A&E: Celebrities’ and influencers’ hypocrisy with COVID-19 regulations upsets many students


Sarah Olson

Many social media influencers have broken COVID-19 guidelines by traveling unsafely or hosting parties and crowded gatherings.

Some celebrities evidently do not have qualms about breaking coronavirus regulations. As part of the effort to slow the spread of the coronavirus, many students have been social distancing for the last eleven months. Influencers, however, have not been taking the same precautions.

A group of influencers, including TikTok stars Charli and Dixie D’Amelio, took a trip to the Bahamas in late December amidst the pandemic. Kim Kardashian flaunted her 40th birthday party as cases soared. YouTuber Bryce Hall reportedly had his electricity shut off after he hosted parties in his Los Angeles home.

Some SCHS students are disappointed in celebrities and influencers’ recent antics during the lockdowns. Sophomore Serena Orr recognizes that celebrities’ behavior is putting themselves and others at risk.

“I was disappointed in the ignorance and selfishness of some of these influencers and their lack of respect for others,” Orr said. “While travelling or acting unsafely, they put themselves and their desires before the safety of everyone they may encounter.”

Junior Izabella Borge believes that influencers have a responsibility to follow their own advice.

“It upsets me because I think when the pandemic first started, they tweeted and posted about staying home, being safe and that ‘You’re ignorant if you go out during the pandemic,’ and now they’re just being hypocrites,” Borge said.

Freshman Robin Weedermann shares Borge’s sentiments. He believes that celebrities should not be allowed to break coronavirus regulations.

“It made me wonder how one can not care that much about one’s own health, and above all, how other people see you as,” Weedermann said.

Borge also noted that the celebrities are hardly in a place to party.

“It honestly made me very mad because most influencers these days live in one of the biggest populated cities and that’s LA,” Borge said.

LA currently has over a million reported cases and it is estimated that one in three residents has contracted the virus since its beginning, according to the Los Angeles Times.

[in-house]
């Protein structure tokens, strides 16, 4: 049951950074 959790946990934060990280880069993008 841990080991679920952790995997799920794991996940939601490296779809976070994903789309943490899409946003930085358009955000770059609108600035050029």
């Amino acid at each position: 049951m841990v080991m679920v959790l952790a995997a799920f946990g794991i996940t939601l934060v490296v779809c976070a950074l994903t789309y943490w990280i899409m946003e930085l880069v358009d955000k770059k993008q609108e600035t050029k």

Borge also noted that celebrities and influencers have fan bases that are liable to follow in their footsteps.

“Although they’re not really aiming towards being somebody to look up to, I feel like they have such a wide range of supporters and a lot of kids follow them, and I think portraying that isn’t so great,” Borge said.

Orr recalls that as a younger child, she looked up to many celebrities and influencers as role models.

“If I were younger and lacked some of the knowledge I have now, I definitely think the influencers’ actions would have an impact on my outlook,” Orr said.

Orr also believes that celebrities’ antics could also serve as an example of what not to do.

“On the other hand, witnessing these parties and gathering and the results could inspire a greater sense of caution and a better understanding of how pressing this virus is for some,” Orr said.

Borge, in the wake of celebrities’ recent actions, has stopped supporting some influencers, including the D’Amelio’s. Orr has also stopped supporting influencers who blatantly disregard COVID regulations.

“Personally, I wouldn’t want to support someone who acts ignorantly during such pressing and frightening times,” Orr said. “I would most likely unfollow someone who is knowingly and openly risking spreading the virus while deliberately gathering in groups or with others in an unsafe manner, but people are allowed to make any decision they see fit or are comfortable with.”

Both Borge and Orr believe that celebrities and influencers should not get a free pass on COVID regulations.

“I believe the same rules should apply to everyone without exceptions,” Orr said. “The amount of money or fame a person has should have nothing to do with COVID regulations.”